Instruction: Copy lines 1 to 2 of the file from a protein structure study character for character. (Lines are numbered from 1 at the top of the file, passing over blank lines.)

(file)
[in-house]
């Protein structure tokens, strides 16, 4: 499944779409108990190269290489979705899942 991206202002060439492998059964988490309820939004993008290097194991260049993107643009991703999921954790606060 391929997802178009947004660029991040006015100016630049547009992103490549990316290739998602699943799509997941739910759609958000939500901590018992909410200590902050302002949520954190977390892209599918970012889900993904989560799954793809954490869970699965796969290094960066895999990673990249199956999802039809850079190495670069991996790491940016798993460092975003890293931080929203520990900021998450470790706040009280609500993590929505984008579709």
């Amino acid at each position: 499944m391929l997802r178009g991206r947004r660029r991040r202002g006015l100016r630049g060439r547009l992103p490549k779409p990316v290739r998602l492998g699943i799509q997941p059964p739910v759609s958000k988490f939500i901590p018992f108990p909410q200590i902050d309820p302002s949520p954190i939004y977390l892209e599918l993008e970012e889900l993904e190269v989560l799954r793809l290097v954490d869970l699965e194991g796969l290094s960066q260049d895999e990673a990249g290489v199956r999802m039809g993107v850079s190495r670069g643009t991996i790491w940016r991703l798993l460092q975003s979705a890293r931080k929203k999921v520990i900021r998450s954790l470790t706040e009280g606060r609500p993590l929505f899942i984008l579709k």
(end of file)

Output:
[in-house]
């Protein structure tokens, strides 16, 4: 499944779409108990190269290489979705899942 991206202002060439492998059964988490309820939004993008290097194991260049993107643009991703999921954790606060 391929997802178009947004660029991040006015100016630049547009992103490549990316290739998602699943799509997941739910759609958000939500901590018992909410200590902050302002949520954190977390892209599918970012889900993904989560799954793809954490869970699965796969290094960066895999990673990249199956999802039809850079190495670069991996790491940016798993460092975003890293931080929203520990900021998450470790706040009280609500993590929505984008579709």